Never did Father Cranmer, Father Latimer, Father Ridley, those blessed Martyrs, know these Shifts, neither would they have used them to have saved their Lives. And surely let every good Man take heed of such Jurors or Witnesses, there being no Faith, no Bond of Religion or Civility, no Conscience of Truth in such Men; and therefore the Conclusion shall be that of the Prophet David, Domine libera Animam meam a labiis iniquis & à lingua dolosa; Deliver me, O Lord, from lying Lips, and from a deceitful Tongue.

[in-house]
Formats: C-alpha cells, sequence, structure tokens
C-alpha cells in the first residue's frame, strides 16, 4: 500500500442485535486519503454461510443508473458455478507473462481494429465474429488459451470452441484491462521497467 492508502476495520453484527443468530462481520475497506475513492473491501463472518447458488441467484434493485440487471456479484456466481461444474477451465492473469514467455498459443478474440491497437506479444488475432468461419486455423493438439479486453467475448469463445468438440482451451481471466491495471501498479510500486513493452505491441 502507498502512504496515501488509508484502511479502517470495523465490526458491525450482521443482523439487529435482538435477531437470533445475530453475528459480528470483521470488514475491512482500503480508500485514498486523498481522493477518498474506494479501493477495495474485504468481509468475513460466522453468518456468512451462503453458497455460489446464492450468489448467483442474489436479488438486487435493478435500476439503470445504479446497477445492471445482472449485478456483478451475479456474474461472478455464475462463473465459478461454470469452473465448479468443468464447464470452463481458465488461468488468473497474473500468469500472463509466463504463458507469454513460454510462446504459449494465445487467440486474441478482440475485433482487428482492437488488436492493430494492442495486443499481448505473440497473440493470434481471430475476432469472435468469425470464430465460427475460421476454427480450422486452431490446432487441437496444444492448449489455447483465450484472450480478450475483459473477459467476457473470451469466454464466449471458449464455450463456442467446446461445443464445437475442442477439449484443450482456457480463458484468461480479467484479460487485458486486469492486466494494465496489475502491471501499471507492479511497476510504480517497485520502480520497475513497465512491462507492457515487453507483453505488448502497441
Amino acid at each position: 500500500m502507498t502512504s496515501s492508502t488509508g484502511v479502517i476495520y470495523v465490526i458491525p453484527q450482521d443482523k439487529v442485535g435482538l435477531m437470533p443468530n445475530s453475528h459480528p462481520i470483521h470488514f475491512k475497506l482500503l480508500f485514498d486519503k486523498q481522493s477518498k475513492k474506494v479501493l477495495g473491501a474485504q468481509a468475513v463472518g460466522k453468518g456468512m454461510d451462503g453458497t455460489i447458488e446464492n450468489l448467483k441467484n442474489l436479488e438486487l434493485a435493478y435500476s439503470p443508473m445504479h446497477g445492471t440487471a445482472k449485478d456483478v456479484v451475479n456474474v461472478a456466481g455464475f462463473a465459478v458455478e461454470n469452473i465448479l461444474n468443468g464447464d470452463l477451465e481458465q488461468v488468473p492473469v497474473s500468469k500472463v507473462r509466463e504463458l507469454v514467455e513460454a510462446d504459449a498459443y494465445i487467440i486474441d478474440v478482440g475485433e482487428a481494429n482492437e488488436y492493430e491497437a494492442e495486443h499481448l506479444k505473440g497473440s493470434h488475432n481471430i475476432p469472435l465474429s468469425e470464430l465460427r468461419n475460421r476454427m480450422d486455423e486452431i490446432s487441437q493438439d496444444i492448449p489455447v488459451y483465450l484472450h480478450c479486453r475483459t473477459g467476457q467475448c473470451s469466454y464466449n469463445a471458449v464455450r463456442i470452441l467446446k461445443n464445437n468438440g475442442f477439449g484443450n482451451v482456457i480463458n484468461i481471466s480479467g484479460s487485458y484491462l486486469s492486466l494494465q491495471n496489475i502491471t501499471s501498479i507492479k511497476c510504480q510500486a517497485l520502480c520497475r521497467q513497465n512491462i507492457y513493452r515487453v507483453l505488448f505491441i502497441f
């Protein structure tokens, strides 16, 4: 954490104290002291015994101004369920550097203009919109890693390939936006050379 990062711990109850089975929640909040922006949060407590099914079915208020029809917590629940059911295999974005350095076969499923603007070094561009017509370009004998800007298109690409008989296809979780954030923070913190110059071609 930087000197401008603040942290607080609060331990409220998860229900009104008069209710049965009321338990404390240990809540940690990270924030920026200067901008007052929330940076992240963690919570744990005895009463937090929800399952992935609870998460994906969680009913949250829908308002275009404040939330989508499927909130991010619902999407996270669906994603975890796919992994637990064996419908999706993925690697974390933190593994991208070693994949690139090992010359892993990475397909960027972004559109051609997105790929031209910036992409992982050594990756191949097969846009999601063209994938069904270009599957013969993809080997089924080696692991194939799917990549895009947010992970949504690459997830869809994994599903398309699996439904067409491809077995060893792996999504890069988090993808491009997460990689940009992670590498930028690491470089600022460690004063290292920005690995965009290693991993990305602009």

S. P. Q. R. was sometimes taken for these Words, Senatus Populusque Romanus; the Senate and People of Rome: but now they may truly be expressed thus, Stultus Populus quærit Roman; A foolish People that runneth to Rome. And here was very aptly and delightfully inserted and related the Apologues or Tale of the Cat and the Mice: The Cat having a long time preyed upon the Mice, the poor Creatures at last, for their Safety, contained themselves within their Holes; but the Cat finding his Prey to cease, as being known to the Mice, that he was indeed their Enemy and a Cat, deviseth this Course following, viz. Changeth his Hue, getteth on a Religious Habit, shaveth his Crown, walks gravely by their Holes: And yet perceiving that the Mice kept their Holes, and looking out, suspected the worst, he formally, and father-like, said unto them, Quod fueram non sum, frater; caput aspice tonsum ! Oh Brother, I am not as you take me for, no more a Cat; see my Habit and shaven Crown ! Hereupon some of the more credulous and bold among them, were again, by this Deceit, snatched up; and therefore, when afterwards he came as before to entice them forth, they would come out no more, but answered, Cor tibi restat idem, vix tibi præsto fidem; Talk what you can, we will never believe you, you have still a Cat's Heart within you. You do not watch and pray, but you watch to prey. And so have the Jesuits, yea, and Priests too, for they are all joined in the Tails like Sampson's Foxes, Ephraim against Manasses, and Manasses against Ephraim, but both against Judah.